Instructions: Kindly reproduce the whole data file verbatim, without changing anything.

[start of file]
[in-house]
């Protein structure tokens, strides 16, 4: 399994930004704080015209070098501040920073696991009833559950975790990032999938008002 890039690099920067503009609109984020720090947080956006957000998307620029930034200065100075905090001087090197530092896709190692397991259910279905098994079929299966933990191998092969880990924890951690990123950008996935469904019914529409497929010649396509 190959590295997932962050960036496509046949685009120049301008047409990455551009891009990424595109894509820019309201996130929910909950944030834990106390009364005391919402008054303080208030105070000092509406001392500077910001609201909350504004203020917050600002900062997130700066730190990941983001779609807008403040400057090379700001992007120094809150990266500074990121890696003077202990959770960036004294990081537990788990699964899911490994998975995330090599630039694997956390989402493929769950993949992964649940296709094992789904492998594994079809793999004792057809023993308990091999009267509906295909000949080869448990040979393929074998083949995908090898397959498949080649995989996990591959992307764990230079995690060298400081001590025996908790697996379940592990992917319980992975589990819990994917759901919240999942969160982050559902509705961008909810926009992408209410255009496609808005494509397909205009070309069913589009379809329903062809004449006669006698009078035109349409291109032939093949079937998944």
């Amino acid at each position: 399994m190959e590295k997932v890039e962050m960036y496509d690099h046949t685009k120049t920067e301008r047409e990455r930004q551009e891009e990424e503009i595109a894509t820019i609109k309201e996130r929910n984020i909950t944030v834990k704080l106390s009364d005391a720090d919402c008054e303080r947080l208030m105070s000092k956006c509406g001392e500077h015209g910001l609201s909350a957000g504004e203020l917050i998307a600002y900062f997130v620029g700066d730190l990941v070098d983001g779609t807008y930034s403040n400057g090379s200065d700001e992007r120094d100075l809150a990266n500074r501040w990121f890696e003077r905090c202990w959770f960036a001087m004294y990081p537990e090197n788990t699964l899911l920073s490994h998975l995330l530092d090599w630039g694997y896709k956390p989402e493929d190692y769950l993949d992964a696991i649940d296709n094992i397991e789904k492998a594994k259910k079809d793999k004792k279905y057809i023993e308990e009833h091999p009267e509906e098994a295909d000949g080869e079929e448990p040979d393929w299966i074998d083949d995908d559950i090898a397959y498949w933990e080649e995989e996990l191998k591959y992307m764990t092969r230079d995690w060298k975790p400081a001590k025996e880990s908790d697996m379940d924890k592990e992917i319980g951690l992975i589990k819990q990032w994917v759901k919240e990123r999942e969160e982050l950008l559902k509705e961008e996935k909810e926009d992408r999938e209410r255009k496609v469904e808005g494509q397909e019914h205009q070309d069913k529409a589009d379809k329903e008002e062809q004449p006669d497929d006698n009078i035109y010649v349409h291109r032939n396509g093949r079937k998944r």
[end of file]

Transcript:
[in-house]
């Protein structure tokens, strides 16, 4: 399994930004704080015209070098501040920073696991009833559950975790990032999938008002 890039690099920067503009609109984020720090947080956006957000998307620029930034200065100075905090001087090197530092896709190692397991259910279905098994079929299966933990191998092969880990924890951690990123950008996935469904019914529409497929010649396509 190959590295997932962050960036496509046949685009120049301008047409990455551009891009990424595109894509820019309201996130929910909950944030834990106390009364005391919402008054303080208030105070000092509406001392500077910001609201909350504004203020917050600002900062997130700066730190990941983001779609807008403040400057090379700001992007120094809150990266500074990121890696003077202990959770960036004294990081537990788990699964899911490994998975995330090599630039694997956390989402493929769950993949992964649940296709094992789904492998594994079809793999004792057809023993308990091999009267509906295909000949080869448990040979393929074998083949995908090898397959498949080649995989996990591959992307764990230079995690060298400081001590025996908790697996379940592990992917319980992975589990819990994917759901919240999942969160982050559902509705961008909810926009992408209410255009496609808005494509397909205009070309069913589009379809329903062809004449006669006698009078035109349409291109032939093949079937998944």
């Amino acid at each position: 399994m190959e590295k997932v890039e962050m960036y496509d690099h046949t685009k120049t920067e301008r047409e990455r930004q551009e891009e990424e503009i595109a894509t820019i609109k309201e996130r929910n984020i909950t944030v834990k704080l106390s009364d005391a720090d919402c008054e303080r947080l208030m105070s000092k956006c509406g001392e500077h015209g910001l609201s909350a957000g504004e203020l917050i998307a600002y900062f997130v620029g700066d730190l990941v070098d983001g779609t807008y930034s403040n400057g090379s200065d700001e992007r120094d100075l809150a990266n500074r501040w990121f890696e003077r905090c202990w959770f960036a001087m004294y990081p537990e090197n788990t699964l899911l920073s490994h998975l995330l530092d090599w630039g694997y896709k956390p989402e493929d190692y769950l993949d992964a696991i649940d296709n094992i397991e789904k492998a594994k259910k079809d793999k004792k279905y057809i023993e308990e009833h091999p009267e509906e098994a295909d000949g080869e079929e448990p040979d393929w299966i074998d083949d995908d559950i090898a397959y498949w933990e080649e995989e996990l191998k591959y992307m764990t092969r230079d995690w060298k975790p400081a001590k025996e880990s908790d697996m379940d924890k592990e992917i319980g951690l992975i589990k819990q990032w994917v759901k919240e990123r999942e969160e982050l950008l559902k509705e961008e996935k909810e926009d992408r999938e209410r255009k496609v469904e808005g494509q397909e019914h205009q070309d069913k529409a589009d379809k329903e008002e062809q004449p006669d497929d006698n009078i035109y010649v349409h291109r032939n396509g093949r079937k998944r």